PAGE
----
Despite last-minute objections from Baltimore State’s Attorney Patricia C. Jessamy, legislation to expand collection of DNA samples from suspects charged with violent crimes moved a step closer to final passage Friday, as a House committee made only minor changes to the version of the bill that passed the Senate last week.
The Judiciary committee voted 18-3 to approve the DNA bill, a top crime-fighting priority of Gov. Martin O’Malley, after defeating a series of amendments that would have delayed or limited the initiative. Proponents say an expanded DNA database would help solve crimes.
Members of the Legislative Black Caucus, who had protested the bill loudly when a version of it first reached the House floor, appeared satisfied with the measure, as changes they had negotiated to increase protections for defendants remained largely untouched.
Del. Jill P. Carter, a Baltimore Democrat, was the only caucus member on the committee to vote against it, joining with two Republican lawmakers.
The panel’s chairman, Del. Joseph F. Vallario Jr., brushed aside concerns raised about the bill by Jessamy’s office, who sent one of its veteran prosecutors to Annapolis Friday to meet with committee members before they voted on the legislation.
“They had some questions, but we already talked about it,” said Vallario, a Democrat from Prince George’s County. He pointed out that the committee had held a hearing in February and a series of lengthy meetings since then with a wide array of stakeholders, including other state’s attorneys. Now, with just a little more than a week left in the 90-day legislative session, he said, “We couldn’t delay it anymore.”
Jessamy spokeswoman Margaret Burns said city prosecutors have a variety of problems with the DNA bill, which was substantially revised to accommodate concerns of African-American lawmakers, who said they feared the database would be used to target minorities.
One of Jessamy’s biggest objections, her spokeswoman said, is one of the provisions added at the behest of the black caucus. That provision would expand defendants’ rights after being convicted to request that their cases be reopened based on newly collected or analyzed DNA evidence.
“The court can ask law enforcement to conduct an investigation that can benefit the defendant,” Burns said.
That would be a major shift from how cases now get handled when new evidence arises, she said.
A spokesman for O’Malley, who has had a long history of friction with Jessamy since he was mayor, dismissed her concerns about the DNA bill.
“The Baltimore County state’s attorney supports it, the Prince George’s state’s attorney supports it, the attorney general supports it,” said O’Malley spokesman Rick Abbruzzese. “The bill makes sense.”
Jessamy’s spokeswoman also said city prosecutors have had problems getting DNA evidence from crime scenes analyzed in a timely manner. The bill would expand the number of samples to be analyzed and would require they be checked against any DNA evidence taken from crime scenes — causing some to question whether the Maryland State Police laboratory can handle the workload.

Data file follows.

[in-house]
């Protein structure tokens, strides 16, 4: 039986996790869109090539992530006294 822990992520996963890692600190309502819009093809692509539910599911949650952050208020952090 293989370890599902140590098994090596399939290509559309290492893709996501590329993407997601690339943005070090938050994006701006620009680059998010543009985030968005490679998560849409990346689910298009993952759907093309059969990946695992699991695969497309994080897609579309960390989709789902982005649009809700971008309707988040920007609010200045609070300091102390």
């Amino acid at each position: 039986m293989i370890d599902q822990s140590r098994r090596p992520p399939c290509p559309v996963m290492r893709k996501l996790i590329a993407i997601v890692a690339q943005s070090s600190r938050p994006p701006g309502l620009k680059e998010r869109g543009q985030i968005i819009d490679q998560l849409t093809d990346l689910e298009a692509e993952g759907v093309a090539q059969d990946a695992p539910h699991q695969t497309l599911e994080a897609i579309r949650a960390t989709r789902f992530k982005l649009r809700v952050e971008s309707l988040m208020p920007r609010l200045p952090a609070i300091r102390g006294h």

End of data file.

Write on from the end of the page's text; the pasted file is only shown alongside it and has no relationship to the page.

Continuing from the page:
When he introduced the bill, O’Malley said the Maryland State Police forensics laboratory had managed to eliminate a backlog of some 24,000 unprocessed DNA samples by increasing funding last year for the facility.
Committee members who said they were concerned about reports of a continuing backlog in handling of crime-scene DNA evidence proposed amendments that would have delayed the start of the new law, either until the backlog had been eliminated or until a new task force could study that and other issues related to expanded DNA collection.
“The longer we scratch this, the more I’m convinced it’s not ready for prime time,” said Del. Susan K. McComas, a Harford County Republican.
Del. Michael D. Smiegel Sr., a Cecil County Republican, called the bill a “giant leap into what I consider to be an invasion of personal liberties” and pushed for amendments to delay the law or limit DNA collection only to those convicted of crimes — a stance similar to the one advocated by the American Civil Liberties Union.
But Del. Benjamin F. Kramer, a Montgomery County Democrat who other committee members credited with helping to hammer out the compromise bill, urged lawmakers not to tinker with it now.
“By virtue of passing this legislation, we will be taking sex offenders off the street,” he said. “The longer we delay it, the longer they stay out there.”
A lobbyist for the state’s sheriffs and police chiefs, who had supported the original bill, also raised concerns about requirements in the amended measure requiring local law enforcement agencies to collect and report information on how DNA samples and evidence are handled. Lawmakers added that provision to increase oversight of the database.
“We would be, in effect, a data collection agency in addition to a police agency,” said Mike Canning, the sheriffs and chiefs’ lobbyist.
Vallario, however, said those concerns also came too late.
The Senate bill, amended slightly to sunset the DNA law after five years, now goes to the House floor. Vallario said he expected senators would accept the relatively minor change.